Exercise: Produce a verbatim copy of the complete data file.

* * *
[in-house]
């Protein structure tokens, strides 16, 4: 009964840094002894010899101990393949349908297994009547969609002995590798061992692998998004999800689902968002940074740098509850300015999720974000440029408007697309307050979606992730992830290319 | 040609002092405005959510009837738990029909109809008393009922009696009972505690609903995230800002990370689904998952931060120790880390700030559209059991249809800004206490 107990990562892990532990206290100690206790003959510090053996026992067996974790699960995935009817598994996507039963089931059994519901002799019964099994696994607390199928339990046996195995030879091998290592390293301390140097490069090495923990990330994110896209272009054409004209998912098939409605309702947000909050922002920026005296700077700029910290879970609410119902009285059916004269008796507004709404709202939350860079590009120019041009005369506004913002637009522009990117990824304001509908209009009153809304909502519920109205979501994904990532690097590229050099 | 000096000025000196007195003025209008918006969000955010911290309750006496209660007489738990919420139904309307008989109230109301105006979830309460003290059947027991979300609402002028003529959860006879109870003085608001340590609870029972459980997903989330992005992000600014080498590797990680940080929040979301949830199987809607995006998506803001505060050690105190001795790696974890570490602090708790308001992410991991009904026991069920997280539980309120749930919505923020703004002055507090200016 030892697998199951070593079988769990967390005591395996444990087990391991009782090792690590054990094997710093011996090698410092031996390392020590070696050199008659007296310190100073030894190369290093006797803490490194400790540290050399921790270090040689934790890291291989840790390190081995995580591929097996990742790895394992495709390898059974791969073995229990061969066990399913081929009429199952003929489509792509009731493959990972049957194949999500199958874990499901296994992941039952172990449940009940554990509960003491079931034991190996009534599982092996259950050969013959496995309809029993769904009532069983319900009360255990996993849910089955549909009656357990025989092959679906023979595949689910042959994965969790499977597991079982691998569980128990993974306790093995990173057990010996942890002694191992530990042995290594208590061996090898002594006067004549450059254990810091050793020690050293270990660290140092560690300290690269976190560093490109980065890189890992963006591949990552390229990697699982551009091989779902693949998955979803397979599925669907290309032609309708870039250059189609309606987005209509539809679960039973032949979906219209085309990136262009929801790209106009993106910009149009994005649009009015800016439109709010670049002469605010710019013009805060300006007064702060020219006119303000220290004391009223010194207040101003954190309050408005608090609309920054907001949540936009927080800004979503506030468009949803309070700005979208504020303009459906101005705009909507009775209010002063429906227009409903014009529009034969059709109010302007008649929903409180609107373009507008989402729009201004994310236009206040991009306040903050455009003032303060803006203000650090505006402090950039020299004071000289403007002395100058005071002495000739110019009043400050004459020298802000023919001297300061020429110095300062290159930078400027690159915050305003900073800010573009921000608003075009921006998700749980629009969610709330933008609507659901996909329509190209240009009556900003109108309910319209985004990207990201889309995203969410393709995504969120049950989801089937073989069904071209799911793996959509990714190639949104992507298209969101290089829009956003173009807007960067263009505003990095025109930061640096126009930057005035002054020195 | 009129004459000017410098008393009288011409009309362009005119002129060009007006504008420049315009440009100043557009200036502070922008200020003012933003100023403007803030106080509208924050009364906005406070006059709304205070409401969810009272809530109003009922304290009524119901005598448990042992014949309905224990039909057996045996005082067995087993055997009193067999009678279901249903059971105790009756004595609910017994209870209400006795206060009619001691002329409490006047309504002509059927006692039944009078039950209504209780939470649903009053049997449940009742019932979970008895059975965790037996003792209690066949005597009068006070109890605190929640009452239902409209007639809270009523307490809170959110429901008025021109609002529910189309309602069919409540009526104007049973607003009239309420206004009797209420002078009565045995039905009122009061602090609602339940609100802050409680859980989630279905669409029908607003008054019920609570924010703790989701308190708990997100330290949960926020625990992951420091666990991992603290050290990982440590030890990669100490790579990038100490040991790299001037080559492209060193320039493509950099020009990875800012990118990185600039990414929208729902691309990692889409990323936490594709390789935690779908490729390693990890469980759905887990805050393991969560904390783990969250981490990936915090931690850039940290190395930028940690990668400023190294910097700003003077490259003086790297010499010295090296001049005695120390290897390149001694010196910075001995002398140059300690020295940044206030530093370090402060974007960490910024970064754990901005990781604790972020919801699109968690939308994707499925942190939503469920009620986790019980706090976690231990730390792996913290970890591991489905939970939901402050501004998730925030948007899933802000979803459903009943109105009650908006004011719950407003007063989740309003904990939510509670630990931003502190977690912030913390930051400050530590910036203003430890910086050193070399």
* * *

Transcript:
[in-house]
């Protein structure tokens, strides 16, 4: 009964840094002894010899101990393949349908297994009547969609002995590798061992692998998004999800689902968002940074740098509850300015999720974000440029408007697309307050979606992730992830290319 | 040609002092405005959510009837738990029909109809008393009922009696009972505690609903995230800002990370689904998952931060120790880390700030559209059991249809800004206490 107990990562892990532990206290100690206790003959510090053996026992067996974790699960995935009817598994996507039963089931059994519901002799019964099994696994607390199928339990046996195995030879091998290592390293301390140097490069090495923990990330994110896209272009054409004209998912098939409605309702947000909050922002920026005296700077700029910290879970609410119902009285059916004269008796507004709404709202939350860079590009120019041009005369506004913002637009522009990117990824304001509908209009009153809304909502519920109205979501994904990532690097590229050099 | 000096000025000196007195003025209008918006969000955010911290309750006496209660007489738990919420139904309307008989109230109301105006979830309460003290059947027991979300609402002028003529959860006879109870003085608001340590609870029972459980997903989330992005992000600014080498590797990680940080929040979301949830199987809607995006998506803001505060050690105190001795790696974890570490602090708790308001992410991991009904026991069920997280539980309120749930919505923020703004002055507090200016 030892697998199951070593079988769990967390005591395996444990087990391991009782090792690590054990094997710093011996090698410092031996390392020590070696050199008659007296310190100073030894190369290093006797803490490194400790540290050399921790270090040689934790890291291989840790390190081995995580591929097996990742790895394992495709390898059974791969073995229990061969066990399913081929009429199952003929489509792509009731493959990972049957194949999500199958874990499901296994992941039952172990449940009940554990509960003491079931034991190996009534599982092996259950050969013959496995309809029993769904009532069983319900009360255990996993849910089955549909009656357990025989092959679906023979595949689910042959994965969790499977597991079982691998569980128990993974306790093995990173057990010996942890002694191992530990042995290594208590061996090898002594006067004549450059254990810091050793020690050293270990660290140092560690300290690269976190560093490109980065890189890992963006591949990552390229990697699982551009091989779902693949998955979803397979599925669907290309032609309708870039250059189609309606987005209509539809679960039973032949979906219209085309990136262009929801790209106009993106910009149009994005649009009015800016439109709010670049002469605010710019013009805060300006007064702060020219006119303000220290004391009223010194207040101003954190309050408005608090609309920054907001949540936009927080800004979503506030468009949803309070700005979208504020303009459906101005705009909507009775209010002063429906227009409903014009529009034969059709109010302007008649929903409180609107373009507008989402729009201004994310236009206040991009306040903050455009003032303060803006203000650090505006402090950039020299004071000289403007002395100058005071002495000739110019009043400050004459020298802000023919001297300061020429110095300062290159930078400027690159915050305003900073800010573009921000608003075009921006998700749980629009969610709330933008609507659901996909329509190209240009009556900003109108309910319209985004990207990201889309995203969410393709995504969120049950989801089937073989069904071209799911793996959509990714190639949104992507298209969101290089829009956003173009807007960067263009505003990095025109930061640096126009930057005035002054020195 | 009129004459000017410098008393009288011409009309362009005119002129060009007006504008420049315009440009100043557009200036502070922008200020003012933003100023403007803030106080509208924050009364906005406070006059709304205070409401969810009272809530109003009922304290009524119901005598448990042992014949309905224990039909057996045996005082067995087993055997009193067999009678279901249903059971105790009756004595609910017994209870209400006795206060009619001691002329409490006047309504002509059927006692039944009078039950209504209780939470649903009053049997449940009742019932979970008895059975965790037996003792209690066949005597009068006070109890605190929640009452239902409209007639809270009523307490809170959110429901008025021109609002529910189309309602069919409540009526104007049973607003009239309420206004009797209420002078009565045995039905009122009061602090609602339940609100802050409680859980989630279905669409029908607003008054019920609570924010703790989701308190708990997100330290949960926020625990992951420091666990991992603290050290990982440590030890990669100490790579990038100490040991790299001037080559492209060193320039493509950099020009990875800012990118990185600039990414929208729902691309990692889409990323936490594709390789935690779908490729390693990890469980759905887990805050393991969560904390783990969250981490990936915090931690850039940290190395930028940690990668400023190294910097700003003077490259003086790297010499010295090296001049005695120390290897390149001694010196910075001995002398140059300690020295940044206030530093370090402060974007960490910024970064754990901005990781604790972020919801699109968690939308994707499925942190939503469920009620986790019980706090976690231990730390792996913290970890591991489905939970939901402050501004998730925030948007899933802000979803459903009943109105009650908006004011719950407003007063989740309003904990939510509670630990931003502190977690912030913390930051400050530590910036203003430890910086050193070399």